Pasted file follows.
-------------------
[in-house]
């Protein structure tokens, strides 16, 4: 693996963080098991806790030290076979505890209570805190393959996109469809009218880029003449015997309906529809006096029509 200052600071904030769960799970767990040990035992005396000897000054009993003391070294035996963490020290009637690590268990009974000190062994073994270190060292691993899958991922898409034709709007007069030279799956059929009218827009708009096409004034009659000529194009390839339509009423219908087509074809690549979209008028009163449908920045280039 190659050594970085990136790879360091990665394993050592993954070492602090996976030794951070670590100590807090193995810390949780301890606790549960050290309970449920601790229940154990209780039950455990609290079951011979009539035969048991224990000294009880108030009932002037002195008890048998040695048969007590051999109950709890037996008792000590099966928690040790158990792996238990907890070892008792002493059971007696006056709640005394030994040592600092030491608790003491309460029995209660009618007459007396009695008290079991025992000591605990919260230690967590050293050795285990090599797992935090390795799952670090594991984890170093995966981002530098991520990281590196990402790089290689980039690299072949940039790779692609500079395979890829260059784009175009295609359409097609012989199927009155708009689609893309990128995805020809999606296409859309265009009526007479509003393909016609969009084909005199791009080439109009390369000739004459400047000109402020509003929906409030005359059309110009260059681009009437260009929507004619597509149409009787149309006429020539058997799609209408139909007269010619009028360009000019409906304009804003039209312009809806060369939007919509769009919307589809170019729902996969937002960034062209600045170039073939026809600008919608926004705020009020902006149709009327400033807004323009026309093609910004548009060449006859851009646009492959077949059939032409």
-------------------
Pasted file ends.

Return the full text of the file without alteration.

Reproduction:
[in-house]
């Protein structure tokens, strides 16, 4: 693996963080098991806790030290076979505890209570805190393959996109469809009218880029003449015997309906529809006096029509 200052600071904030769960799970767990040990035992005396000897000054009993003391070294035996963490020290009637690590268990009974000190062994073994270190060292691993899958991922898409034709709007007069030279799956059929009218827009708009096409004034009659000529194009390839339509009423219908087509074809690549979209008028009163449908920045280039 190659050594970085990136790879360091990665394993050592993954070492602090996976030794951070670590100590807090193995810390949780301890606790549960050290309970449920601790229940154990209780039950455990609290079951011979009539035969048991224990000294009880108030009932002037002195008890048998040695048969007590051999109950709890037996008792000590099966928690040790158990792996238990907890070892008792002493059971007696006056709640005394030994040592600092030491608790003491309460029995209660009618007459007396009695008290079991025992000591605990919260230690967590050293050795285990090599797992935090390795799952670090594991984890170093995966981002530098991520990281590196990402790089290689980039690299072949940039790779692609500079395979890829260059784009175009295609359409097609012989199927009155708009689609893309990128995805020809999606296409859309265009009526007479509003393909016609969009084909005199791009080439109009390369000739004459400047000109402020509003929906409030005359059309110009260059681009009437260009929507004619597509149409009787149309006429020539058997799609209408139909007269010619009028360009000019409906304009804003039209312009809806060369939007919509769009919307589809170019729902996969937002960034062209600045170039073939026809600008919608926004705020009020902006149709009327400033807004323009026309093609910004548009060449006859851009646009492959077949059939032409």